WASHINGTON — Republicans and Democrats on the House Judiciary Committee clashed repeatedly on Wednesday over the legality of President Barack Obama’s recent recess appointments.
Committee Chairman Lamar Smith, R-Texas, said the president circumvented the rules of the Senate when he appointed Richard Cordray on Jan. 4 to lead the newly formed Consumer Financial Protection Bureau without Senate approval.
“America’s elected leaders swear to follow our Constitution and our statutes even when they do not agree with them,” Smith said.
Obama has argued the appointments were allowed because the Senate was in recess, which is the only time a president can make such appointments without Senate confirmation. But Republicans say the Senate actually was in session. Many Republicans opposed the creation of the consumer bureau.
Republican members of the House committee said presidents of both parties have made controversial recess appointments, but Obama’s violated the appointments clause in the Constitution. Rep. Trent Franks, R-Ariz., chairman of the Constitution subcommittee, said the executive branch was concentrating the power of appointments.
“Never before has a president made a recess appointment when the Senate was not in recess,” Franks said.
Smith pointed to a statement from Senate Majority Leader Harry Reid from 2007 when Reid said, “The Senate will be coming in for pro forma sessions … to prevent recess appointments.” Smith said the same rationale used to prevent a Republican president from making appointments should apply to a Democrat president.
“What was acceptable for the Constitution in 2007 should be equally acceptable today,” Smith said.
Smith said Article I, Section 5 of the Constitution charges the Senate itself to determine “the rules of its proceedings,” and the Senate did not believe it was in recess when the appointments were made. It was conducting pro forma sessions to accomplish important business such as the temporary extension of the payroll tax cut, he said.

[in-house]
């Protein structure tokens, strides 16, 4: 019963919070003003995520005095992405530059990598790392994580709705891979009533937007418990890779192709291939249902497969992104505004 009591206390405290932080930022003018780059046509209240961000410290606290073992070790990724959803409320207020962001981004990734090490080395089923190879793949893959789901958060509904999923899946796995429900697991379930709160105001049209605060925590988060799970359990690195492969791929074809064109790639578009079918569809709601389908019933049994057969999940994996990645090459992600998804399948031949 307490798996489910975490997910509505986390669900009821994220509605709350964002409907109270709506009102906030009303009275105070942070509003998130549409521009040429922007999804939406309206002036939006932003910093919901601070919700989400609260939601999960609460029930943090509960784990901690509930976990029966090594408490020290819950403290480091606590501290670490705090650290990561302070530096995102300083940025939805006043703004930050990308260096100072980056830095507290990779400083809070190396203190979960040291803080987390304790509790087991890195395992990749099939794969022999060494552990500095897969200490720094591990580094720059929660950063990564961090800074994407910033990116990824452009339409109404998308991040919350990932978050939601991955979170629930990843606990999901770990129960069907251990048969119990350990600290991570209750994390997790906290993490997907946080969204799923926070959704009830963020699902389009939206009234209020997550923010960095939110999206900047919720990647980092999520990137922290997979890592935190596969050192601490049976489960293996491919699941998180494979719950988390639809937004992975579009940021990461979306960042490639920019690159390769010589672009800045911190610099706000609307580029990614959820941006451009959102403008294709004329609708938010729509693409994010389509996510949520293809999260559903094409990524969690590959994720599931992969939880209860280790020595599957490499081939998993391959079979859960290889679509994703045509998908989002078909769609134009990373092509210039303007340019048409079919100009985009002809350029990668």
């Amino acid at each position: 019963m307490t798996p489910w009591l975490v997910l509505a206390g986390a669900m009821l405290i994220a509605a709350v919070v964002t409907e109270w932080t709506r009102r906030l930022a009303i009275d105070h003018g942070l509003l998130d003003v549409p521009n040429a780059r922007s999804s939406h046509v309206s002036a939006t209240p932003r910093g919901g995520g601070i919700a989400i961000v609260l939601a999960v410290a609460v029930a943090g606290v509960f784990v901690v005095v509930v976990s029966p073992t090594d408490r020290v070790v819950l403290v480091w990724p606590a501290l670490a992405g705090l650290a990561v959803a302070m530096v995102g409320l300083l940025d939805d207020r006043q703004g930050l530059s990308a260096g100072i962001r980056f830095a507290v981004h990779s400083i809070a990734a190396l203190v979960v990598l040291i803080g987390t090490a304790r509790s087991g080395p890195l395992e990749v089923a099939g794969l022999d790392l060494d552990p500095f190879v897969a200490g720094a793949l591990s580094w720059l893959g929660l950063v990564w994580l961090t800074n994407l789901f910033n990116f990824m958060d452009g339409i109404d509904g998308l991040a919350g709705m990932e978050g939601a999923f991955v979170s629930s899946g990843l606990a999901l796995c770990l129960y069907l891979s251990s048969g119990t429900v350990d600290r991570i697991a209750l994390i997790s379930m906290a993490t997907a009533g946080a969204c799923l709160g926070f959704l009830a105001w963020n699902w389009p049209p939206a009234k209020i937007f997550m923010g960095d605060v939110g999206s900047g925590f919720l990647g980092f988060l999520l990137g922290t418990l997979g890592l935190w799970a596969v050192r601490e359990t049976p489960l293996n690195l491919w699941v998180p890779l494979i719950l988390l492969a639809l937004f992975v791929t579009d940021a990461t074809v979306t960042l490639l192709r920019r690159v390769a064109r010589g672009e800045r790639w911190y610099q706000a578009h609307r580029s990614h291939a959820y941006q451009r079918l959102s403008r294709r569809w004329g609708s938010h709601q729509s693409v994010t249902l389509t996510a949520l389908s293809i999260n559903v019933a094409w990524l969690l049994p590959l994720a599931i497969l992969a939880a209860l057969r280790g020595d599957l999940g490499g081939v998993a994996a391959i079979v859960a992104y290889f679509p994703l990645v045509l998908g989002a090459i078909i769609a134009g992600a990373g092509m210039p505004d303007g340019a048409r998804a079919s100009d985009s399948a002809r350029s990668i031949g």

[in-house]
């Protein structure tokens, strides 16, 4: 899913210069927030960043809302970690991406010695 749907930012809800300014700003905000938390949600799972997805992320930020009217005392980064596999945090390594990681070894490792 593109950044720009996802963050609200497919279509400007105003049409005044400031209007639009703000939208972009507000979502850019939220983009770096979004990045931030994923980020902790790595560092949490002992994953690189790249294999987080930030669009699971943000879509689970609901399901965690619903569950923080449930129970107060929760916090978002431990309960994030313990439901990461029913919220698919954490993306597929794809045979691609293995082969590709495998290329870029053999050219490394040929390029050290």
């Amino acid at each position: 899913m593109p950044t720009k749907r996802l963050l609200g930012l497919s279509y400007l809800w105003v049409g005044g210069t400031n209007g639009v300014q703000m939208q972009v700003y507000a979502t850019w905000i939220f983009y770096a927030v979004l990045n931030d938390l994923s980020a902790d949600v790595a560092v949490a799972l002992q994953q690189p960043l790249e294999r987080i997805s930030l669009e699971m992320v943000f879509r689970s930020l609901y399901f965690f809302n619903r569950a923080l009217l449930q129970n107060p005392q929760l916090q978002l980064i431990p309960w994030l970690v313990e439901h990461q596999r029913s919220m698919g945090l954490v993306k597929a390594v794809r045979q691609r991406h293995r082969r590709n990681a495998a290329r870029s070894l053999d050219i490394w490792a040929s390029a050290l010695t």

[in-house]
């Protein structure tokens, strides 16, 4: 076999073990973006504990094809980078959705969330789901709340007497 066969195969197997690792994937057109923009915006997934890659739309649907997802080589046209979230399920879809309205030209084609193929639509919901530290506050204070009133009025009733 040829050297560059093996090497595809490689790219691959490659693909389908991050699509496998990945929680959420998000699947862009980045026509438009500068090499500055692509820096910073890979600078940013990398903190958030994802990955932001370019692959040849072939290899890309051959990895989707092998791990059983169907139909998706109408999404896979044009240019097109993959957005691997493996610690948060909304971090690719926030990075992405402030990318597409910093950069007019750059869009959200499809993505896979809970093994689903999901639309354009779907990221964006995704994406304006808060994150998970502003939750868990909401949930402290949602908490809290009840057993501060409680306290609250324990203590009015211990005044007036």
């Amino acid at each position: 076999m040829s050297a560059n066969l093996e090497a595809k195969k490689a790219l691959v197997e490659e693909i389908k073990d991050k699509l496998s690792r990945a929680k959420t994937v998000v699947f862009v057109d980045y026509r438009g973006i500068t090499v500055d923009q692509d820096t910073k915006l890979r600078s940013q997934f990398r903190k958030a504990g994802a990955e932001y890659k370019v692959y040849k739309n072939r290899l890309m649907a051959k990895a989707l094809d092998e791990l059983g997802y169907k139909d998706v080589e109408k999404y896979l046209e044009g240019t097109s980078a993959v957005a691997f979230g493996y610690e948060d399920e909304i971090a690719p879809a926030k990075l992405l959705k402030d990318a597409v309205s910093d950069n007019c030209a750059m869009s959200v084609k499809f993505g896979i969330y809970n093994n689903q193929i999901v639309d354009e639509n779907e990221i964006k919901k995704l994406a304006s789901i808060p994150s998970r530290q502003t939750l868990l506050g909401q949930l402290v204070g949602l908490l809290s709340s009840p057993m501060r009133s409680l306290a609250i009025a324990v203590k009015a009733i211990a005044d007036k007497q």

Charles Cooper, a leading Washington litigator and constitutional law expert, said the Senate was in fact in session when Obama made his appointments. He said as long as the Senate was available to pass issues by unanimous consent, it was available to confirm nominees. He said Obama’s appointments were purely political.
“It has nothing to do with availability to act, it has to do with willingness to act,” Cooper said.
Rep. John Conyers, the top Democrat on the committee, said the appointments were necessary to fill positions that had been left open for long periods due to partisan standoffs in the Senate. He said Americans need people to occupy the jobs but are only getting “obstructionism and empty benches.”
Rep. Jerrold Nadler, the top Democrat on the constitutional subcommittee, said he was uncertain why the hearing was even needed in the House. The appointments are the Senate’s problem and should be permitted due to the need for qualified officeholders, said Nadler.
The Cordray appointment is noteworthy because Republican senators have made it clear to the executive branch that they would not approve any nominee to head the CFPB. In a letter sent to the president, 44 senators – enough to mount a filibuster — said they would not appoint a director until the structure of the CFPB is changed. Jonathan Turley, professor at the George Washington University, told the House committee that he considers Cordray well-qualified, but the appointment undermines the balance of power in the Constitution. He called the Cordray appointment “a perfect constitutional storm” because it contained several controversial elements.